Raise a Glass to Aythaya Wine
The world of wine has a rich history. It is a cultural fingerprint in many countries that had influenced them both culturally and agriculturally. In most of the books telling the stories of wine, wine experts say that to taste wine is to taste the grape, soil of the land it has been grown and produced, season rain. Each wine has different level of dryness, softness, sweetness, influenced by the soil in the season grapes are grown. Those words are true, especially for wine experts or even those who so much like drinking wine.
I like wine, both drinking wine and reading stories about wine. There are many countries in this world producing wine, including boutique wine, for example Australia, France, Italy, Chili, Africa, or even in Southeast Asian countries like Thailand, fruit wine of Vietnam or even rice wine of Laos, known as spirit.
When people think of Myanmar, wine is probably the last thing that springs to mind, but Bert Morsbach, CEO of Myanmar's premiere vineyard, is one of many ‘new-latitude' vintners who hope to change that.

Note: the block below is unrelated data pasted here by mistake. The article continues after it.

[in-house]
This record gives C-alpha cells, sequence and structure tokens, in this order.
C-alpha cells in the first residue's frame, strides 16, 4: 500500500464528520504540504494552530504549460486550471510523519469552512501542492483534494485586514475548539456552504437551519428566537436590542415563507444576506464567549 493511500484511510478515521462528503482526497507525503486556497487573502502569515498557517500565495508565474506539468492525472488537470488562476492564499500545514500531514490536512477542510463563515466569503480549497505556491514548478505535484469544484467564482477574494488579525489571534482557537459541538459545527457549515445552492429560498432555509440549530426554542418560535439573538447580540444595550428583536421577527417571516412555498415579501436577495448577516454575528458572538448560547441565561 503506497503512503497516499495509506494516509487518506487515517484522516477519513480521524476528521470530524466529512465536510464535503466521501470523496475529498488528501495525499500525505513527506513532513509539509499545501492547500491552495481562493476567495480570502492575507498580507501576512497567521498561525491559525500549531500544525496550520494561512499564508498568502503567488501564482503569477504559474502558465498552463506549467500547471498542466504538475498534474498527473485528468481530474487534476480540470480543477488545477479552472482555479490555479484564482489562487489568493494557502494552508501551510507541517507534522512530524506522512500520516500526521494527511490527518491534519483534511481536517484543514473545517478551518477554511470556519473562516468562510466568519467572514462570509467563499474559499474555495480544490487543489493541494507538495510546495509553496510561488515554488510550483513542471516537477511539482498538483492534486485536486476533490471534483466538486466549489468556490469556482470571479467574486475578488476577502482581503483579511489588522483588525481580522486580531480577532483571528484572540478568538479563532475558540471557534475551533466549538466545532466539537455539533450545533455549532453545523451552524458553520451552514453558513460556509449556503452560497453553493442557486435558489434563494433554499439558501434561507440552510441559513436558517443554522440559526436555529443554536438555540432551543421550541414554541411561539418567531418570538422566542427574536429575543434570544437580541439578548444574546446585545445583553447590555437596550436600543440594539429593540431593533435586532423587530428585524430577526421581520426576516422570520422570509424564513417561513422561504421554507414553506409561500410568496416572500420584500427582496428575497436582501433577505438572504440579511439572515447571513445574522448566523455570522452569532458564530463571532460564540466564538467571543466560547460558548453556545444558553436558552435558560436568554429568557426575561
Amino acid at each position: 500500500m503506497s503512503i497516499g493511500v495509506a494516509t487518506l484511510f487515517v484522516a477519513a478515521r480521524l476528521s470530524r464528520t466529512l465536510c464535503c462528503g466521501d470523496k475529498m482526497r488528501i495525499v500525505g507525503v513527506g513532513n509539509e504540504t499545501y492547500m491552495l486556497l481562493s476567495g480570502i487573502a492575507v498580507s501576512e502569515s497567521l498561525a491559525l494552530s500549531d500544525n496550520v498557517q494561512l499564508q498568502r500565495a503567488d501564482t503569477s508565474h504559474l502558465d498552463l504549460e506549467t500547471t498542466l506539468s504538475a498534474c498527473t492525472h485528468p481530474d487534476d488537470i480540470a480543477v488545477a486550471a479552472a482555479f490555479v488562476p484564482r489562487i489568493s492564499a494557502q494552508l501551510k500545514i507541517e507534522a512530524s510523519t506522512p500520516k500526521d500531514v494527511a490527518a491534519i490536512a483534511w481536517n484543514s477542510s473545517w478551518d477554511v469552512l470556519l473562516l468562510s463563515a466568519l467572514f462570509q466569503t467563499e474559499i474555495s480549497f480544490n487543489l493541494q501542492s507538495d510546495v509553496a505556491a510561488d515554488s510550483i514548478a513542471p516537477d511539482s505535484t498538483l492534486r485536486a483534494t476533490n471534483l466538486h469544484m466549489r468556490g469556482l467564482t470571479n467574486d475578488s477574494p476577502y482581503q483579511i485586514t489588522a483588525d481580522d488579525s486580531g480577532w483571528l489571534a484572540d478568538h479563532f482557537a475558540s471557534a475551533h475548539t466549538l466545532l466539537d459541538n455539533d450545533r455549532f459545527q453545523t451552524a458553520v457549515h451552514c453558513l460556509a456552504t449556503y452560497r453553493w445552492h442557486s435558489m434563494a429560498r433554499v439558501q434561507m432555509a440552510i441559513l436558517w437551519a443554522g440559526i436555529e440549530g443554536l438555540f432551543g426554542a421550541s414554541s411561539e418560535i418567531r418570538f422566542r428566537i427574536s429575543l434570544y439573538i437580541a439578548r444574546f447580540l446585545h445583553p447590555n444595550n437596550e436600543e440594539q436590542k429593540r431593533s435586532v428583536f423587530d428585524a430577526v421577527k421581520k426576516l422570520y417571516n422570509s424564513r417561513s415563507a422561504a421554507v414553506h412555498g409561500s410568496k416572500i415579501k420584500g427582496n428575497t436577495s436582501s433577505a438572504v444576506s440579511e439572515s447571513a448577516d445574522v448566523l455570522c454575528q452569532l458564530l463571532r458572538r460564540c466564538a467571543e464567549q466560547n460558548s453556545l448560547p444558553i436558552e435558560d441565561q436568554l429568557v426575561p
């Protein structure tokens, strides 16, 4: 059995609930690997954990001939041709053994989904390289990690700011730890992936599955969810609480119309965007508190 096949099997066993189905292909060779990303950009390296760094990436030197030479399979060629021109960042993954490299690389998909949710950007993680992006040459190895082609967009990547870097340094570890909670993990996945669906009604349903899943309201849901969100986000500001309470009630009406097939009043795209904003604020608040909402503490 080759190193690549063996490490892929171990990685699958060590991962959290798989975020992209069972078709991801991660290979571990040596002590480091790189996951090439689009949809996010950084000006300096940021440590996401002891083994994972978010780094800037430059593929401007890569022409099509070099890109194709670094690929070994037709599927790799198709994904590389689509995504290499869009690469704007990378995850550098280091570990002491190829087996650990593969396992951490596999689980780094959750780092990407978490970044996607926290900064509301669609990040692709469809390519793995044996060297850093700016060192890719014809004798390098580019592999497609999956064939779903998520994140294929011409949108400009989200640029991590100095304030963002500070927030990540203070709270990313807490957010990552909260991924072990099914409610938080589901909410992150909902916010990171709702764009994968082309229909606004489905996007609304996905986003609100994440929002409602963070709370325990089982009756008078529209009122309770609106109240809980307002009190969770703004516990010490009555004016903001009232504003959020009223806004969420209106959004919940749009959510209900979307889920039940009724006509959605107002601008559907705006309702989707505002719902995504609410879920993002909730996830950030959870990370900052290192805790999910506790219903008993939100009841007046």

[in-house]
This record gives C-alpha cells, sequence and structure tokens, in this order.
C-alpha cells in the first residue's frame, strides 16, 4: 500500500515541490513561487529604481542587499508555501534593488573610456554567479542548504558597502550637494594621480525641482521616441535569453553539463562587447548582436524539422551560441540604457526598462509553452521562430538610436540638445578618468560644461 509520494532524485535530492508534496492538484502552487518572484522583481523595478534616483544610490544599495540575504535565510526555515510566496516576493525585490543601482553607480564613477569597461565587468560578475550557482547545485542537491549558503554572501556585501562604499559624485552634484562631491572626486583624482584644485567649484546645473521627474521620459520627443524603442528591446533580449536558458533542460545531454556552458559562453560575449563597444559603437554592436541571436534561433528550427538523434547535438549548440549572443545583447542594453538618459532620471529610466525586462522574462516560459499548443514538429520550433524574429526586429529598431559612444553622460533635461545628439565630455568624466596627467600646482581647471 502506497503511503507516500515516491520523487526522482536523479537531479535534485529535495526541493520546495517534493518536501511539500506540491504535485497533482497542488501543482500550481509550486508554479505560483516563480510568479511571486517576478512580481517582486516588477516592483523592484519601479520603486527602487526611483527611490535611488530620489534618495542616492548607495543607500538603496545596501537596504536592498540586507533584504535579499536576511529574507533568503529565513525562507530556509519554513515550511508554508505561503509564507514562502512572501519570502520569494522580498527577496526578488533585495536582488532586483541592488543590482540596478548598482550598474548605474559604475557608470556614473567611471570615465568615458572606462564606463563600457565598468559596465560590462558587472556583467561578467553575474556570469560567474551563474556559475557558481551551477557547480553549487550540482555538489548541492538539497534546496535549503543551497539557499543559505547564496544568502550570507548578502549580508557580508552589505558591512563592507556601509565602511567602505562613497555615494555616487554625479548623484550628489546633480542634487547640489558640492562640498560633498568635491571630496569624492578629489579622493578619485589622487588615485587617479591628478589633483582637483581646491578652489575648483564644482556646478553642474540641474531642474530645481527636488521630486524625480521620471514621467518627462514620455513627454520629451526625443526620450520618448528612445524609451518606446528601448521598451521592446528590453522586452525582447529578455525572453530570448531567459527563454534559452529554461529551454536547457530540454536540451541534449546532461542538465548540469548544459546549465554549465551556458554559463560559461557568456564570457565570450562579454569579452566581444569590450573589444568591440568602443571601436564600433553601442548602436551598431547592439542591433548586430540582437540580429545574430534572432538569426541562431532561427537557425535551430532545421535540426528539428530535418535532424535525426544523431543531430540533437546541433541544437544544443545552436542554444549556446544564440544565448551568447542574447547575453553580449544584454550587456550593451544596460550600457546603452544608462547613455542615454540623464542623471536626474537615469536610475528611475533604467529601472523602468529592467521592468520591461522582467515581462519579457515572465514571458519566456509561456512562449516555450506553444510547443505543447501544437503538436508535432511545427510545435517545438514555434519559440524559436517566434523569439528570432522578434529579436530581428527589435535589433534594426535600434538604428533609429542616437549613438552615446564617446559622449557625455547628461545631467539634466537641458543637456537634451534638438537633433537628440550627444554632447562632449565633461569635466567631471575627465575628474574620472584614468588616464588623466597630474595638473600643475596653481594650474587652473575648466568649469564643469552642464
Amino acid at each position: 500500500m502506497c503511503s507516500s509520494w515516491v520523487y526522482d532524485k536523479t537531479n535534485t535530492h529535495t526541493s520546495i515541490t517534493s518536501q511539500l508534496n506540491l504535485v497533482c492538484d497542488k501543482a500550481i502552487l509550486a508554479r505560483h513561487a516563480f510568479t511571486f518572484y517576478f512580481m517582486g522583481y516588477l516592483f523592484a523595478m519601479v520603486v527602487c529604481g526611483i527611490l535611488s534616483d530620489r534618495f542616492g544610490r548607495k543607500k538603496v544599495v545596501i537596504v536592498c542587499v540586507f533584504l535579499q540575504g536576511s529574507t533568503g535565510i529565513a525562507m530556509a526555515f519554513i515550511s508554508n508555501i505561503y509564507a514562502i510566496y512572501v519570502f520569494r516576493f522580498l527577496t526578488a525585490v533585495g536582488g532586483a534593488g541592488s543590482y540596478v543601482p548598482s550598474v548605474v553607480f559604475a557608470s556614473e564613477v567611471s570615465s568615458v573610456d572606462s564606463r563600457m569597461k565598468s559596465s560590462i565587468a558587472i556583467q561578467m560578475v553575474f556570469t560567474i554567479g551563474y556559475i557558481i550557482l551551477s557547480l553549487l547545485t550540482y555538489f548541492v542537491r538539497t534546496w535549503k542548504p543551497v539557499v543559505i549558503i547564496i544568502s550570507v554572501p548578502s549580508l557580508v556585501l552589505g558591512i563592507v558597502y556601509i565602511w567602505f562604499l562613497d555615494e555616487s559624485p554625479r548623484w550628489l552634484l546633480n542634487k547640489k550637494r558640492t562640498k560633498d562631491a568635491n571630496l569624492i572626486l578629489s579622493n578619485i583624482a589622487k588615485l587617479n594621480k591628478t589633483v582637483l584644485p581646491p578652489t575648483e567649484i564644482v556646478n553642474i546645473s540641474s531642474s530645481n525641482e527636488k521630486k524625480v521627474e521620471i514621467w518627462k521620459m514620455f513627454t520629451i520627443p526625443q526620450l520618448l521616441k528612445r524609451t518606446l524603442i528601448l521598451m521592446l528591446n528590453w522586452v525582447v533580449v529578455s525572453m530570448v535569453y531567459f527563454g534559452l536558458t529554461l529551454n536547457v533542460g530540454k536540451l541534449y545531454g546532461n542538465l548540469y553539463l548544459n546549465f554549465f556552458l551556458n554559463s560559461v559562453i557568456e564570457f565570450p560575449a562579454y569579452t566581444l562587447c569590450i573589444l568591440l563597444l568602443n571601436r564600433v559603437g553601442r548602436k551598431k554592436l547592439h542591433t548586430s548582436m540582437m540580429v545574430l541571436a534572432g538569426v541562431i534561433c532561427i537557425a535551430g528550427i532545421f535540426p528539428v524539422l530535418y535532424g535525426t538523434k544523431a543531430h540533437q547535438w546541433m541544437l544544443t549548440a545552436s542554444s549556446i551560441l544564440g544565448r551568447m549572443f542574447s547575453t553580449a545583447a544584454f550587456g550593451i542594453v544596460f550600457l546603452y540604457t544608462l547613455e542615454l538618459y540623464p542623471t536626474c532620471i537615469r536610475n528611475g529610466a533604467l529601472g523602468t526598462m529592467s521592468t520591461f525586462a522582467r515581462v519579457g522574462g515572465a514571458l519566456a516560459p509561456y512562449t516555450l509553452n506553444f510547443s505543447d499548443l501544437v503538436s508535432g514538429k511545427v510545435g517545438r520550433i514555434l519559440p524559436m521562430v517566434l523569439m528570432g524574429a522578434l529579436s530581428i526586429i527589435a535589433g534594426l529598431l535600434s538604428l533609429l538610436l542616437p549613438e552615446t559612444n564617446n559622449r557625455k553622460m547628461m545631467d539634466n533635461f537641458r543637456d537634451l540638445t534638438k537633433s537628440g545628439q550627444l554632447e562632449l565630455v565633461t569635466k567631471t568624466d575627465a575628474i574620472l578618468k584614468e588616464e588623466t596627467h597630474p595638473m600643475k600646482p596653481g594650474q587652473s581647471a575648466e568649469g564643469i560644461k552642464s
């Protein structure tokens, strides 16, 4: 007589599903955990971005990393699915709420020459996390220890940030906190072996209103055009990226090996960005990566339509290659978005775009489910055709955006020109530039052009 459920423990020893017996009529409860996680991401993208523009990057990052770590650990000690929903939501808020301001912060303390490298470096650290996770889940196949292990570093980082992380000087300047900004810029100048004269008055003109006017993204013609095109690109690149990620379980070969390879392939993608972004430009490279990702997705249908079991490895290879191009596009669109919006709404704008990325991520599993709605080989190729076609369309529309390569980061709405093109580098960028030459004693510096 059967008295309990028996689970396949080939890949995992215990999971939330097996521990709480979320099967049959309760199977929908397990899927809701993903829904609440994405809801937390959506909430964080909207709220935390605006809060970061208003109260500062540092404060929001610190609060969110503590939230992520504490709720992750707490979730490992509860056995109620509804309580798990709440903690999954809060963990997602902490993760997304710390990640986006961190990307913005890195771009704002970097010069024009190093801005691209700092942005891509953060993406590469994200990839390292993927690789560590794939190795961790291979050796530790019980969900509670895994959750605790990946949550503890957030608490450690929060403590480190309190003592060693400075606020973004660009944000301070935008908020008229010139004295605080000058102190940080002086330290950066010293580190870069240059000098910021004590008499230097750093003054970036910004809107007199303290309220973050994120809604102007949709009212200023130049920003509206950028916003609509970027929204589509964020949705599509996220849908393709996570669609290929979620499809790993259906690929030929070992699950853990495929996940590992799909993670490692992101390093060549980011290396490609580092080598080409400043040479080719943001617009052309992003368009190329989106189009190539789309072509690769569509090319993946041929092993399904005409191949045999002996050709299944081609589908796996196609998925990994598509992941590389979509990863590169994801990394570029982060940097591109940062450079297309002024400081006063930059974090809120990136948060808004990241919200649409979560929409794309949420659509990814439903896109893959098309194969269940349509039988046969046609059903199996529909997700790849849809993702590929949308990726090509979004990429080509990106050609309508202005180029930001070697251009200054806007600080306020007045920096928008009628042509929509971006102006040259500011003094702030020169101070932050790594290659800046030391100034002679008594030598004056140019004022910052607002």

Back in 1997, Morsbach founded his vineyard, Aythaya Wine, among Buddhist monasteries on the slopes of Aythaya's Taunggyi Mountains, and aimed to create a wine that could compete with the top vintners from the world's classic wine-producing countries.
Producing wine in a tropical climate is no mean feat, and Morsbach faced many challenges and obstacles. "Had I not been convinced that we could make a quality wine up in our mountains, I would not have started the project," he admits. And after two failed crop seasons, Aythaya Wine was finally able to present its first wine, the ‘Aythaya Red', at Yangon's Le Planteur Restaurant in December 2004.
Aythaya wines are part of the "new latitude wines," which are created in places far from the traditional centers of Europe, California, Australia and South America. In terms of wine-making, countries like Brazil, India and Thailand hope to someday stand in pride next to France, Australia and Chile and Morsbach is one hopeful contender in the movement.
The German-born vintner plans to eventually retire in Myanmar, and sees the Aythaya Vineyard as a labor of love. As part of developing the surrounding area, the vineyard has renovated a local Buddhist orphanage, earning it the name the "orphanage vineyard." They are also currently in the process of expanding their tourist facilities, which already include five guest rooms, a restaurant and swimming pool.
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Published on 5/22/07